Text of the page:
After this, you are ready to go and once the server is up and running, you can reboot your device (tap RESET) to connect.

Here is a sample implementation to illustrate usage of the library:

  1. #!/usr/bin/perl -w
  2.  
  3. use strict;
  4. use warnings;
  5.  
  6. use lib 'lib';
  7.  
  8. use AnyEvent;
  9. use JSON::PP;
  10. use Spark::Server;
  11.  
  12. # read in configuration file
  13. my $cfg = { };
  14. {
  15. local $/;
  16. open( my $h, "< config.json" );
  17. my $json = <$h>;
  18. close $h;
  19. $cfg = JSON::PP::decode_json( $json );
  20. }
  21.  
  22. # create a new Spark::Server object and define the init callback to be run right after the server read the config file and set up all dummy device objects
  23. my $server = Spark::Server->new( $cfg, { cb_init => sub {
  24. # this one lists the named devices from the config file. they need to be set up, so we can set up connect event handlers etc.
  25. foreach my $o ( keys %{$_[0]->{objects}} ) {
  26. print STDERR "DEVICE $o ".ref( $_[0]->{objects}{$o} )."\n";
  27. }
  28. } } );
  29.  
  30. # bind to USR1 signal
  31. my $sig1 = AnyEvent->signal( signal => 'USR1', cb => sub {
  32. # if device by the name of "amp" is registered, execute the procedure 'on' on the Photon
  33. if ( my $dev = $server->getDevice( name => "amp" ) ) {
  34. $dev->on;
  35. }
  36. } );
  37.  
  38. # bind to USR2 signal
  39. my $sig2 = AnyEvent->signal( signal => 'USR2', cb => sub {
  40. if ( my $dev = $server->getDevice( name => "amp" ) ) {
  41. $dev->off;
  42. }
  43. } );
  44.  
  45. # to bind an init callback you either
  46. # (1) named the device in the config file or
  47. # (2) it is an unnamed device
  48.  
  49. # (1) bind a couple of events for named devices before the server goes life.
  50. $server->_callbacks(
  51. amp => {
  52. # 'connect' and 'disconnect' are fired each time the device reconnects or loses TCP connection.
  53. 'connect' => sub {
  54. # $_[0] contains a reference to the device object
  55. print STDERR "CONNECTED AMP ".$_[0]->{protocol}{device}."\n";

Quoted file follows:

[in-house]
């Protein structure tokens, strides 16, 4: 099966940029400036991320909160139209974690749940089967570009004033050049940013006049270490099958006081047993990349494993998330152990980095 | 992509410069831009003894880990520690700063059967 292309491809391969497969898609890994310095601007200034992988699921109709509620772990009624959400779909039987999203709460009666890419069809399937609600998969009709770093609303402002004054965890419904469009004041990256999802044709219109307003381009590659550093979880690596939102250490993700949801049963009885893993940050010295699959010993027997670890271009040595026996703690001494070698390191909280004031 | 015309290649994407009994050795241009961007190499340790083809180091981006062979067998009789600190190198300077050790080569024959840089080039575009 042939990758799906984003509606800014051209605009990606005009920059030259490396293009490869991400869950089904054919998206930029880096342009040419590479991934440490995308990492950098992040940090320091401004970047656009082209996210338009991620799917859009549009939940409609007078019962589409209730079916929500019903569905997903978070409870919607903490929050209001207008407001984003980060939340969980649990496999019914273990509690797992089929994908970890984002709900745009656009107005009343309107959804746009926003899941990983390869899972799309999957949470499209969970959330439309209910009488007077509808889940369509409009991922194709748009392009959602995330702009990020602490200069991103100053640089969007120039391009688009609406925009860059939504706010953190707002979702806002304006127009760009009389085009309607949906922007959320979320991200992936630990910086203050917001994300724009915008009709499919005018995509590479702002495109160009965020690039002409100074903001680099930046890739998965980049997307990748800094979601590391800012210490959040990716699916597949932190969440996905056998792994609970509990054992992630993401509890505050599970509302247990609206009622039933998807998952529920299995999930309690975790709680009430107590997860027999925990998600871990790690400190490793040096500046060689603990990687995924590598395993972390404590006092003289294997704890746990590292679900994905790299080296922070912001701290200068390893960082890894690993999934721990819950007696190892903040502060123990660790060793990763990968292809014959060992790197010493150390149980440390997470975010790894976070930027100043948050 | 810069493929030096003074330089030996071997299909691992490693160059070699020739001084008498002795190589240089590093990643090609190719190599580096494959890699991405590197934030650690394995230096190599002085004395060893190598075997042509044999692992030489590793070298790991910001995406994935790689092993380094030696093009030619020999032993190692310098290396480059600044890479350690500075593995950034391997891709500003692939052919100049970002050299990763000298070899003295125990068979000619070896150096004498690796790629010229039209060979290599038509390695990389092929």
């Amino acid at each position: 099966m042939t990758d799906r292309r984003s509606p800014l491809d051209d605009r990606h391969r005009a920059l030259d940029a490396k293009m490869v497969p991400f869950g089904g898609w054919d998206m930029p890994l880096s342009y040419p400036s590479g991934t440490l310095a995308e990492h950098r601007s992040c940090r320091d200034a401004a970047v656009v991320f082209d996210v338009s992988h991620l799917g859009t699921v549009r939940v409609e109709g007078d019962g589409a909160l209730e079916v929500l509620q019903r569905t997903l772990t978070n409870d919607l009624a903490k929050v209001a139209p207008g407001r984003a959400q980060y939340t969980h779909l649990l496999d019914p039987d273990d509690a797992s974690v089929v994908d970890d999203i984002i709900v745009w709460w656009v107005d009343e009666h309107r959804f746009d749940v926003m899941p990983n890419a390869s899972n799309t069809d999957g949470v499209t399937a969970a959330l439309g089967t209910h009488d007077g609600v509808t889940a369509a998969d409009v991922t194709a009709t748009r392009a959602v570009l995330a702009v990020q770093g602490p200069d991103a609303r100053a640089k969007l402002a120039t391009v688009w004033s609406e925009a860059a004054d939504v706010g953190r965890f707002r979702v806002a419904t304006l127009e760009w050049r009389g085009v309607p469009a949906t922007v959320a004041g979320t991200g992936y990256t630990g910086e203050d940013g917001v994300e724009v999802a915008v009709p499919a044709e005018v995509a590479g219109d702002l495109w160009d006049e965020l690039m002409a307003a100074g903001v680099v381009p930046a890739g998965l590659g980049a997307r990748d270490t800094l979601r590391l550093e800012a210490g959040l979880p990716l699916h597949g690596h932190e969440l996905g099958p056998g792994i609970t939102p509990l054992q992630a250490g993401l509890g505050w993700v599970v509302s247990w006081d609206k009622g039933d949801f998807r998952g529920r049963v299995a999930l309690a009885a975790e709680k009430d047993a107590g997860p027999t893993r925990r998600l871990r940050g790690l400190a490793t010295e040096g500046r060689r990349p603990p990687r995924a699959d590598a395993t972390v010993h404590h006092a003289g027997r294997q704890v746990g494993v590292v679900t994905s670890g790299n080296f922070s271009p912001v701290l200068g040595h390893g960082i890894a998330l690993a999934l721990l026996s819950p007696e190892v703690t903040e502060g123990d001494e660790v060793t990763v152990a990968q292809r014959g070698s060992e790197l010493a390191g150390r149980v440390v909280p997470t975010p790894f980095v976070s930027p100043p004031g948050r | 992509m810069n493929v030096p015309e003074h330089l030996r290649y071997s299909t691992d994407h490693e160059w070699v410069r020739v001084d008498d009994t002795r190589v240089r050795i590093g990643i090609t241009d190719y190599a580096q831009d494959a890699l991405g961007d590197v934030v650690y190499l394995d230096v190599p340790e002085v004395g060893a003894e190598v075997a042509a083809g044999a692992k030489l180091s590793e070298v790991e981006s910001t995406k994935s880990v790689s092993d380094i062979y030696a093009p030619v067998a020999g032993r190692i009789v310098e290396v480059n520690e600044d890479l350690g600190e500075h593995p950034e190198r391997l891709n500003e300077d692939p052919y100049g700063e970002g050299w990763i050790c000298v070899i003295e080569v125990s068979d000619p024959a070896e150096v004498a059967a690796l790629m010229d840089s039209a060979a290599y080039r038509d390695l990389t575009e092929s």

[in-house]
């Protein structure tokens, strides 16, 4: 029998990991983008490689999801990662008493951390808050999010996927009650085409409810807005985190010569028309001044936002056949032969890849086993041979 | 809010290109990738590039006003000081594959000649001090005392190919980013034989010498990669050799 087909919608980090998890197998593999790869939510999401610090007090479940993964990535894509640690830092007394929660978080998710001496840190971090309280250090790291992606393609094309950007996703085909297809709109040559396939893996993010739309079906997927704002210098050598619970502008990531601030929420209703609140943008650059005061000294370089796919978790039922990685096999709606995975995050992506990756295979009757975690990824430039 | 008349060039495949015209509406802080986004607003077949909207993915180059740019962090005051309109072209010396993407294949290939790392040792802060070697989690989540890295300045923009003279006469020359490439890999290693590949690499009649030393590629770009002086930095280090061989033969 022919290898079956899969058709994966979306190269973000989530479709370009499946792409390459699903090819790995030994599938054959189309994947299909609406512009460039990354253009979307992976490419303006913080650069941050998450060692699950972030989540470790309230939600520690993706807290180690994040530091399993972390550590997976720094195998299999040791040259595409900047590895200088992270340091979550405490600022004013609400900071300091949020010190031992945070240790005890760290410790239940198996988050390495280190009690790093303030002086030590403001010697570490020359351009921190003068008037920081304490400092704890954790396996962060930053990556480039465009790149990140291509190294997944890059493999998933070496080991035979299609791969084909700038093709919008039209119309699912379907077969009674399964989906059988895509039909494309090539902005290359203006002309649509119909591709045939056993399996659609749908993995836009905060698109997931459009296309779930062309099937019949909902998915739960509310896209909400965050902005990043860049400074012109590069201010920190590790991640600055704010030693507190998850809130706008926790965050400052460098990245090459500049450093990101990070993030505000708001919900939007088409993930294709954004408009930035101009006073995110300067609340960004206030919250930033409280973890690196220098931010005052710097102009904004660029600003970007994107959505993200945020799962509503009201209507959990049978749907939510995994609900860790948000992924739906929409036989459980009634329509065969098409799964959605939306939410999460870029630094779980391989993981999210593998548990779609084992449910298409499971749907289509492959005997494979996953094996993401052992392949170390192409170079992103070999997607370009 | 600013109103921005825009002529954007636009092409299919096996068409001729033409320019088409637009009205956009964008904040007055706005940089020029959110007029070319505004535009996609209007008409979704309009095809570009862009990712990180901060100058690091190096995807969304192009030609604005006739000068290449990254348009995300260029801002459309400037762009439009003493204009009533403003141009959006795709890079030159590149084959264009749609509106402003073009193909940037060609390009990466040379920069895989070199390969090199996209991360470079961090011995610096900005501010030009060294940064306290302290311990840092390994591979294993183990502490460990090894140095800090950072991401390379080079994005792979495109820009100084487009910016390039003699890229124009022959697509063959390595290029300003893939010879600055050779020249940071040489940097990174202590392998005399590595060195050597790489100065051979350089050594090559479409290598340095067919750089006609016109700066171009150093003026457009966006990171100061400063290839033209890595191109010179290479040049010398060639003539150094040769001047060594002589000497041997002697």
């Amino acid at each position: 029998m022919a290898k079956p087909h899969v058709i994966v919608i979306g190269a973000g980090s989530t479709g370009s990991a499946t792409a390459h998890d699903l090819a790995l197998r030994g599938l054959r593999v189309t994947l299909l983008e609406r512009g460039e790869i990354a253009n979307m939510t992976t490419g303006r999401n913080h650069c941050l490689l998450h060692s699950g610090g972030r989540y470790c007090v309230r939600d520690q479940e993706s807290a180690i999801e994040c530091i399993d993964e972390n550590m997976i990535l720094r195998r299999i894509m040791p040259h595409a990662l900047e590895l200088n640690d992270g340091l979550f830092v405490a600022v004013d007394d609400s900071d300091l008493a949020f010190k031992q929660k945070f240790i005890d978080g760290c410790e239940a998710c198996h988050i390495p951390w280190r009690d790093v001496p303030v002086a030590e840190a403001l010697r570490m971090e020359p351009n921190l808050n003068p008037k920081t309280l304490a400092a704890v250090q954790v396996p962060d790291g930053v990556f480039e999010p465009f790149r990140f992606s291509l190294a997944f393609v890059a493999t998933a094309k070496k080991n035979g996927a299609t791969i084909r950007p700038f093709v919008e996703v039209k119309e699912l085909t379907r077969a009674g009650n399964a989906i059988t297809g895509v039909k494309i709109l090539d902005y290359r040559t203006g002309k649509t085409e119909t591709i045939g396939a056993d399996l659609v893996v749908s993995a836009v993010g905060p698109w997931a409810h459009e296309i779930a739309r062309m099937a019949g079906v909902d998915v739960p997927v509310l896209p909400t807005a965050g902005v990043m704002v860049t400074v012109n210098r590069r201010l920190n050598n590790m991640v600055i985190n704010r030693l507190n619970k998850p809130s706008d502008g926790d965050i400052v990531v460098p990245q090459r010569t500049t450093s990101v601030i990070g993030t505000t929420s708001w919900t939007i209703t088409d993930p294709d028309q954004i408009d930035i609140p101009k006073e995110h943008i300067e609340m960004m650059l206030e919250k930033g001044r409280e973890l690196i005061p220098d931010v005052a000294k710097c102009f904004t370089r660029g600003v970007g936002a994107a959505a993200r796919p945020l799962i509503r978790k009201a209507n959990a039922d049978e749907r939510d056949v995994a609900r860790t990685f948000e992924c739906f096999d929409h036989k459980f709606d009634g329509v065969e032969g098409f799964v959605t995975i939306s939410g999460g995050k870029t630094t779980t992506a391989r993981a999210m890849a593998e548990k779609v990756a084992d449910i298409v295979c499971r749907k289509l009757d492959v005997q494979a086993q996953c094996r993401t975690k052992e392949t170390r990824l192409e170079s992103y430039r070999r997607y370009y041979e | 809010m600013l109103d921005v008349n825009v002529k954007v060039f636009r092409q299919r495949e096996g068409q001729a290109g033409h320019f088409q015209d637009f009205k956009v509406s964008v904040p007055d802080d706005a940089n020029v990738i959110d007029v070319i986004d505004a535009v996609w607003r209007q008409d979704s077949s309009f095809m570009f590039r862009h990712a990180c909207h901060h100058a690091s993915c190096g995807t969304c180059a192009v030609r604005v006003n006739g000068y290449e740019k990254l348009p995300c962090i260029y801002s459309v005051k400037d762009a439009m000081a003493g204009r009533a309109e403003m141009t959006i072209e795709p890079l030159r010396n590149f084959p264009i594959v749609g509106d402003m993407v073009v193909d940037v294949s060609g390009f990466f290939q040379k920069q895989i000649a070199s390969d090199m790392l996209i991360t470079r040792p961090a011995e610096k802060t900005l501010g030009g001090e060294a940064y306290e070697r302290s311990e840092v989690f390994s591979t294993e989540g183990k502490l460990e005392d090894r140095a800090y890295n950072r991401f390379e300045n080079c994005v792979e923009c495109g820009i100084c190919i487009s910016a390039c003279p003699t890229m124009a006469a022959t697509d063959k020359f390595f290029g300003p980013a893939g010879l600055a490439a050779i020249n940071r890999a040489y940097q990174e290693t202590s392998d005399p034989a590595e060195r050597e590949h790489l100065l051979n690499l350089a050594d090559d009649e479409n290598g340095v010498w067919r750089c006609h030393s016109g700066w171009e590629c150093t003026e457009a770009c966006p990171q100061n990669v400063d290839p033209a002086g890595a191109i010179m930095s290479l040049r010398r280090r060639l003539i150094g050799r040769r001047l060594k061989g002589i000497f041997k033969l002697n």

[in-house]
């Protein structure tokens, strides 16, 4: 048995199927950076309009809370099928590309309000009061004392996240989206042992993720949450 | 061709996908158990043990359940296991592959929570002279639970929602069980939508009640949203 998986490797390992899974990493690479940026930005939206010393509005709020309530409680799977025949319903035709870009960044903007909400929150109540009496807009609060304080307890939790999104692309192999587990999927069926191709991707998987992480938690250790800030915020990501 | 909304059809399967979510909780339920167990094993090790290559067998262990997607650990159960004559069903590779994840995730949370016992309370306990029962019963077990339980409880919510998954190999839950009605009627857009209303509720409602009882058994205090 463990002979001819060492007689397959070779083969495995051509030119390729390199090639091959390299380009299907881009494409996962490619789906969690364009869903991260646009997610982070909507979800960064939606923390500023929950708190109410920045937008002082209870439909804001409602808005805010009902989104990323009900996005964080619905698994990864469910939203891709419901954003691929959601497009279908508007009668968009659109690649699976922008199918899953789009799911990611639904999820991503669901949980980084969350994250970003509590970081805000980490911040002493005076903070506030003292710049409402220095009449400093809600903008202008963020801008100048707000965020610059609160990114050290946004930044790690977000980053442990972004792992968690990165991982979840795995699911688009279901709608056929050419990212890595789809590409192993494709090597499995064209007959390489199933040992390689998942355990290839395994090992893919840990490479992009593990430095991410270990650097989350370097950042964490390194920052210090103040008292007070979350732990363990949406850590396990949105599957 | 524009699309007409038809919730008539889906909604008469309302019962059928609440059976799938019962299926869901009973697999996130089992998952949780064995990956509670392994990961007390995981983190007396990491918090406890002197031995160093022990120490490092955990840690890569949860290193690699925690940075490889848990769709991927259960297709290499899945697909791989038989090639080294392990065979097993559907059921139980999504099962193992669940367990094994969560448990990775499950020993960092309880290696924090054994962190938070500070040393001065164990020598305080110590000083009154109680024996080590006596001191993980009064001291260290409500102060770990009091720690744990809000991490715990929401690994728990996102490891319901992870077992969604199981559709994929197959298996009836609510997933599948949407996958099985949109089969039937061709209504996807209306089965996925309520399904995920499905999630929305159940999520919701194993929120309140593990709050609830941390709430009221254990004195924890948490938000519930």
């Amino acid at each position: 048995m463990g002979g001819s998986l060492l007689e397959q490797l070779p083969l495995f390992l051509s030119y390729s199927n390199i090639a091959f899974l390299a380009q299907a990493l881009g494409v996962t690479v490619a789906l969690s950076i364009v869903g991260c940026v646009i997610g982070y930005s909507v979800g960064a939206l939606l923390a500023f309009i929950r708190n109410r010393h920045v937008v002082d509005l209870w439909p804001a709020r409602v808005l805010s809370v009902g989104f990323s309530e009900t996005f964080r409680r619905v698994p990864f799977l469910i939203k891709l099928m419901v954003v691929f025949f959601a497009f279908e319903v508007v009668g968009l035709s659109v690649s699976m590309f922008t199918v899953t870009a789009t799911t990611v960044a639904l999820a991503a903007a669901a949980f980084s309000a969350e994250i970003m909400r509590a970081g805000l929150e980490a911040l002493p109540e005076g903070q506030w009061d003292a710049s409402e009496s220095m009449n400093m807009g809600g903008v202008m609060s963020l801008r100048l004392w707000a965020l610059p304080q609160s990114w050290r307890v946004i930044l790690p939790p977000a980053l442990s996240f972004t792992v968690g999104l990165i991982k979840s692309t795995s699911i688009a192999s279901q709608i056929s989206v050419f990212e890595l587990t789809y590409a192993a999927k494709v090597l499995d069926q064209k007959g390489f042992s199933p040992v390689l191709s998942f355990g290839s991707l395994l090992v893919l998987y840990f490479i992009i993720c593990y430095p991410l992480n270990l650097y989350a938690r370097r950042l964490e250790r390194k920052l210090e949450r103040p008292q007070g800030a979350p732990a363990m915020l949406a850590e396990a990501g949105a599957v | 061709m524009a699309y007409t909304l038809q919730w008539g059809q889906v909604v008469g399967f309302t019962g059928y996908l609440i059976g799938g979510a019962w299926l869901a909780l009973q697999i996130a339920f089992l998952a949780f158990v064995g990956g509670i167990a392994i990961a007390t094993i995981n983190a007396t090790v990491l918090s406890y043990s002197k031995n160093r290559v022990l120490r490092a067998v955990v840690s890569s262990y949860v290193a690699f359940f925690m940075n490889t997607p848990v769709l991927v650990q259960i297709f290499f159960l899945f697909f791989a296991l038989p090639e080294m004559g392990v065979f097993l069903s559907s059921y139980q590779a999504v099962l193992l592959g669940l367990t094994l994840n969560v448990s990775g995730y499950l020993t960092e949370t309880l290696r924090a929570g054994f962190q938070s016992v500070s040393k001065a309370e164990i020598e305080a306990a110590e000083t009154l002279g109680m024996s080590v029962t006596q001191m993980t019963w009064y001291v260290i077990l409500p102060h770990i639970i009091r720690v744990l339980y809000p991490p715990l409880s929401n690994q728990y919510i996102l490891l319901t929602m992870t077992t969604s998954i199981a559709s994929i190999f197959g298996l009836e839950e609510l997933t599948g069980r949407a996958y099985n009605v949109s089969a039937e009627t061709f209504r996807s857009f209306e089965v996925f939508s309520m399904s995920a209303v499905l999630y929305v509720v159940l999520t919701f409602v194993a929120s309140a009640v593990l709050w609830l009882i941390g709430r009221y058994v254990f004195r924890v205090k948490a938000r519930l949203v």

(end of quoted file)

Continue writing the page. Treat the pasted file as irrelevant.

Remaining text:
56.  
  57. # execute the procedure 'eventsOn' on the Photon (which I implemented to turn on the events triggering manually)
  58. $_[0]->eventsOn;
  59. },
  60.  
  61. # 'power' is a custom event sent by the Photon $_[1] and following arguments are parameters sent by the event
  62. 'power' => sub { print STDERR "POWER $_[1]\n"; }
  63. }
  64. );
  65.  
  66. # (2) this callback is run for each unnamed device
  67. $server->on_init( sub {
  68. my $dev = $server->{devices}{$_[0]->{id}}{device};
  69. $dev->on_connect( sub {
  70. print STDERR "CONNECTED (unnamed) ".$dev->{protocol}{device}."\n"; # the device id
  71.  
  72. # run the function 'digitalwrite' with argument 'D7,HIGH' (function of the standard firmware to set GPIO pin 7 high).
  73. # once it returns, the callback is fired with the return value
  74. $dev->digitalwrite( "D7,HIGH", sub { print STDERR "RETURN $_[0]\n"; } );
  75. } );
  76. } );
  77.  
  78. # run the main events loop
  79. my $cv = AnyEvent->condvar;
  80. $cv->recv;

You can see how to register callbacks for connect events (new device connects to the server), how to call functions (switch the amp on and off by means of USR1 and USR2 signals to the server process) on the device, and how to register callbacks for custom events implemented on the device (here, the power event).

There is also still quite some debugging output from the underlying protocol layers — but you will find the print statements to turn it off.